Crooked and hook knifes
from steel to tool II
Last blog ended with the crooked blade in the forge, so we better start here by getting it out.
But first I heated the oil that will be used for quenching the blades, just up to a little over room temperature.
Simply by dipping a red hot piece of iron into it a couple of times.
Taking of happy, this was a happy way to start the day.
Filiz brought croissants and just baked sour dough bread and put fresh strawberries on top.
Ok I know it, I enjoy life way too much here.
Now time to heat the blades to red hot.
The way to test the temperature is to put a magnet on the blade when red hot, once hot enough it will no longer be magnetic and it’s time to quench it.
Here you see my magnet tool, will post about this at a later time.
Here the hook knife blade are quenched.
Then the crooked, as you can see keep your head away from the oil as it sometimes catch fire.
Blades out of the oil.
Yes I sure think that forge will be a joy in the shop.
Here the hardened blades.
Crook looks fine.
The hook knife also seems to have hardened well.
I test it with an old file and it leaves no marks.
Now time to bake some bread or at least temper the blades at 200 degrees C in a oven.
This will remove the brittleness from the blades.
For the crooked knife handle I had a piece of antler.
It should give a good grip.
Something like this.
But then realized I had this wonderful piece of wood in the shop.
Since I thought my crooked knife should be basic like they would probably have been normally in the native American way, this was what I went for.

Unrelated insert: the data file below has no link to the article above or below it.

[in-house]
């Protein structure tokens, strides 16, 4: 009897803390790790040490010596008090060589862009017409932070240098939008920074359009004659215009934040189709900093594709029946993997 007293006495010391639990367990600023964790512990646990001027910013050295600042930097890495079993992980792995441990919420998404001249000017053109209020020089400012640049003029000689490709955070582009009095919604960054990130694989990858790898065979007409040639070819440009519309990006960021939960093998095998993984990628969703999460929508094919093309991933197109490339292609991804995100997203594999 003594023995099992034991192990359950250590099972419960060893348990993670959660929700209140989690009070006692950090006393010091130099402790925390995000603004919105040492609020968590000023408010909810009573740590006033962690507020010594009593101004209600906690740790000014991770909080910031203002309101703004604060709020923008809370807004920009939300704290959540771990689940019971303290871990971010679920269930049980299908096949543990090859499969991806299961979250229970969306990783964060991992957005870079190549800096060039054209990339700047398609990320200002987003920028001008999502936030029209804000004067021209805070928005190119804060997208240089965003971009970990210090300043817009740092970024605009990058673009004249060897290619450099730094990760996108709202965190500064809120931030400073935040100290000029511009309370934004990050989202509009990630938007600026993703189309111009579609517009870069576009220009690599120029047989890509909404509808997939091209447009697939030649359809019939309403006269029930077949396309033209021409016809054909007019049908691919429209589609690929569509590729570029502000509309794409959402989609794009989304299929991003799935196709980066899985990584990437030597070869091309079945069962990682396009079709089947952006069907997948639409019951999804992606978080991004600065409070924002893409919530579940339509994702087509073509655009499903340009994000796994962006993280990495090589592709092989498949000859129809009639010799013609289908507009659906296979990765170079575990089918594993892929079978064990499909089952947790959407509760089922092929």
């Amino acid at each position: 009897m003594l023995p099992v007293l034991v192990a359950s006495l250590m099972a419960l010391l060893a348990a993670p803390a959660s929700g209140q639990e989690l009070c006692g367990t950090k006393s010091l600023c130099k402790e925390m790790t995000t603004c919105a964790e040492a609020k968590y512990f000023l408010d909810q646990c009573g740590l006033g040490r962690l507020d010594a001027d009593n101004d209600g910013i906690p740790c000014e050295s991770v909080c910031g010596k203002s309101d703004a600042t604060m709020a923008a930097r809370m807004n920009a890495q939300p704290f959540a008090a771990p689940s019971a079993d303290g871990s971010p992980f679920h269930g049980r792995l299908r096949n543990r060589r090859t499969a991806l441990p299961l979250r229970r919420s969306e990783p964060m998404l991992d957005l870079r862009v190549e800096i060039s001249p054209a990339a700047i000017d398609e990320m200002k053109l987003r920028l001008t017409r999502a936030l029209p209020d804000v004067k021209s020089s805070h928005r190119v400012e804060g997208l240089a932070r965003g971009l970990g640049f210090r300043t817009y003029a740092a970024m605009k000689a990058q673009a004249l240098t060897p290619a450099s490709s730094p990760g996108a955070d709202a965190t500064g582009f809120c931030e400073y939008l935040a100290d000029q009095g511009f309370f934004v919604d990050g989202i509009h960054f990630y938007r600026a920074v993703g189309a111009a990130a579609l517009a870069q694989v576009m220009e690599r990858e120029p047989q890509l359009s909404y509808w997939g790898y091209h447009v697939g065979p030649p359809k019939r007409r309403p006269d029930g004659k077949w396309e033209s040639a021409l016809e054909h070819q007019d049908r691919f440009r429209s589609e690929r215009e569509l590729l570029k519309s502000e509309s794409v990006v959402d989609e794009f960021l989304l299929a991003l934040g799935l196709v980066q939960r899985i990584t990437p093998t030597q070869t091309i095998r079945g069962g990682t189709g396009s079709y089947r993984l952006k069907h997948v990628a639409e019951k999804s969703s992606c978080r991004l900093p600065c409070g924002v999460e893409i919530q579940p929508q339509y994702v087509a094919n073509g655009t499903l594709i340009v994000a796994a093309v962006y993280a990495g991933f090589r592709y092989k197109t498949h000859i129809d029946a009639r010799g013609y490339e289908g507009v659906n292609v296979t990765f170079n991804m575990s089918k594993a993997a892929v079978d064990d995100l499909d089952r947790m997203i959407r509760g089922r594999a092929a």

Yep, that’s a perfect match.
Do you get it?
Time to fit the blade.
First sawing to length and then a flat surface to the cutting side.
After drawing the blade onto the handle, the bed for the blade are hollowed out.
Try to make a fair fit.
Drilling a hole for the blades tangs bend to fit in.
This will make the knife able to take great pulling force.
Now simply put in place.
I make a leather string.
Ohhh was on a walk in the forest today, brought home some handles for later knifes…
Closed the ends with lacquer now they will rest for at least six months.
Also making a glass of hot water with baking soda to soak the leather sting in.
This is how the blade looks fitted in the handle.
I use rawhide glue to make the blade get a perfect fit.
This will just make the fit better, the glue will not stick to the metal.
(You can use epoxy, but I wanted to keep it authentic).
Also I glued a thin strip on top to hold the blade in place.
Like this I feel sure it will be strong enough for most use.
I have seen different versions on the Natives, some are with no top.
Then sanding it a wee bit to fit the handles shape.
The soaked leather string are attached I do this by drilling a small hole and wedge it in place.
Then wrapping as tight as I possible can and secure it in the other end also.
A Native American crooked knife.
I will keep the rough look, no more shaping, imagine this is how the normal workmans knife would have looked.
Then sharpen it.
I use the stones and grid 1200 sandpaper.
The handle are finished with a coat, just to preserve the bark a wee bit.
Ok back to the hook knife.
First drilling a hole in a piece of Kenyan ebony.
Then mounting the blade by holding a cold cloth around the blade while heating the tang and then putting the tank in the wood while it was hot.
The shape are roughed out on the band saw.
Then sanded to where I like it.
After sharpening, it’s time to test.
It really works well, I am more than happy.
A good grip.
That wood really makes a fine match for the blade.
Happy to give it my brand.
Sharpening are done with Arkansas stones and grid 1200 wrapped.
Then finally polished on a loaded leather strap.
Home with the family.
I think it fits right in.
Hope this post can inspire others to make their own tools, after all this is why I take a detour out the black road now.
-- MAD F, the fanatical rhykenologist and vintage architect. Democraticwoodworking.